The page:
Delta Bay, a 12-acre RV park and tiny-house resort, on the banks of the San Joaquin River about 40 minutes outside Stockton, California is a legal tiny home community. Homes on wheels started rolling in just four years ago.
The community has a biannual Tiny House event where tiny-house owners open their doors and allow the curious to tour their properties and ask questions.
In a 2018 study conducted by the National Association of Home Builders, over half of Americans who were canvassed said that they’d consider living in a space less than or equal to 600 square feet. The largest home currently sitting at Delta Bay comes in at roughly 28 feet long and somewhere around 300-plus square feet. Or the size of a small studio apartment.
Delta Bay Park is, at its core, an RV park, complete with a bustling community center, chlorinated pool, playgrounds and a sense of community. Recreation Vehicle Industry Association (RVIA) certification, which costs no more than $100, is mandated by all legal tiny-house communities in California. Even though the park’s 132 slots are mostly taken by conventional travel trailers and fixed cottages, about a dozen spots are dedicated to tiny homes, and that number is expected to grow in the coming months. The tiny-house plots sit on level, lush ground that gives lodgers patios, barbecue pits, potted gardens and even the odd above-ground koi pond.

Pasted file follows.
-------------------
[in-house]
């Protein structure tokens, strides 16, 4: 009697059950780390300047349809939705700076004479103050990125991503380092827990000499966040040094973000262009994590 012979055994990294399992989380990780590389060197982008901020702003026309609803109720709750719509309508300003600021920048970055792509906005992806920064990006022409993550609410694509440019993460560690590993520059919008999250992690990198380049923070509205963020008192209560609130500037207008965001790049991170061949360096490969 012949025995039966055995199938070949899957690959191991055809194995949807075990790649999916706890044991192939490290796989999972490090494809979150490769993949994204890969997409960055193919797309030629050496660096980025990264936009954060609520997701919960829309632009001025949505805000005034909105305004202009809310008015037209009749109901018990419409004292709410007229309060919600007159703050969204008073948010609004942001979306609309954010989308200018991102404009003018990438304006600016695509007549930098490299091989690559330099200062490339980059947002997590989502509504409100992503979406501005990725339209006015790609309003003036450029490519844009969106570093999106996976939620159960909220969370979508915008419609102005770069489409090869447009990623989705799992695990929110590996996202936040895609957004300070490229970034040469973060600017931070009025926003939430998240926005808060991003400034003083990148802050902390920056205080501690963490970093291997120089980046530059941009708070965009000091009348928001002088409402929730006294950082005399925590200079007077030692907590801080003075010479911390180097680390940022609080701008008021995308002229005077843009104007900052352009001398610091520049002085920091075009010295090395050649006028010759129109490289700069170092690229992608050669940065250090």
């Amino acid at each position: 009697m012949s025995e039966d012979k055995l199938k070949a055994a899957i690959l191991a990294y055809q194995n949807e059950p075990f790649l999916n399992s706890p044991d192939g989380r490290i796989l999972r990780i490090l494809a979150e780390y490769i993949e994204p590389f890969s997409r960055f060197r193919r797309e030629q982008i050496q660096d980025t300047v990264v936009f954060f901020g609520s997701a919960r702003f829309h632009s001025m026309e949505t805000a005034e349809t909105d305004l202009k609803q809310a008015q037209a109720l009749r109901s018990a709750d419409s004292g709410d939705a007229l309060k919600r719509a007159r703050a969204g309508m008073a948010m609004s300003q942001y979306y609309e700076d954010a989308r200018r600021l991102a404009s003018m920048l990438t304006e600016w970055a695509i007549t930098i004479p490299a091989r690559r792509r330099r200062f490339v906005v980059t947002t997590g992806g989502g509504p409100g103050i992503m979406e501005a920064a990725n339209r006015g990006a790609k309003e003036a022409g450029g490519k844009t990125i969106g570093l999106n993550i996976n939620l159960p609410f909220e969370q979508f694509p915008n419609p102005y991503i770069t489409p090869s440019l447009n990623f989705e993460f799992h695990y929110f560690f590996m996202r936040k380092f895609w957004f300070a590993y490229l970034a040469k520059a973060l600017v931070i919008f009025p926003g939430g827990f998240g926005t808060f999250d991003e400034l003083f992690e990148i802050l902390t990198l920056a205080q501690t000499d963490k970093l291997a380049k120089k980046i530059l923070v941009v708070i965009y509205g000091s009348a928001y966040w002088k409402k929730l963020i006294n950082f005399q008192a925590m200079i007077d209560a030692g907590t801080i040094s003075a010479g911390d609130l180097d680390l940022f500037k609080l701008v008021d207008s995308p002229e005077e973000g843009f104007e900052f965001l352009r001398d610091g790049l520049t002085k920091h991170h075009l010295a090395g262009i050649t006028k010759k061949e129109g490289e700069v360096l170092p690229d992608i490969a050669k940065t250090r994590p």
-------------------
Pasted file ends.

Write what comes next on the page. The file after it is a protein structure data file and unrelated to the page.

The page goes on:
Corinne Corley, a retired Kansas City lawyer, says, “When you strip down your life to what’s important and what’s not, your days become clearer. You smile more. You feel better. People notice you because you’re content, not bogged down with content-filling acres of space in a four-bedroom home you live alone in. When you walk away from materials and simplify things, time opens up, and you make connections with people who may follow you for a lifetime. Isn’t that what being alive is about?”
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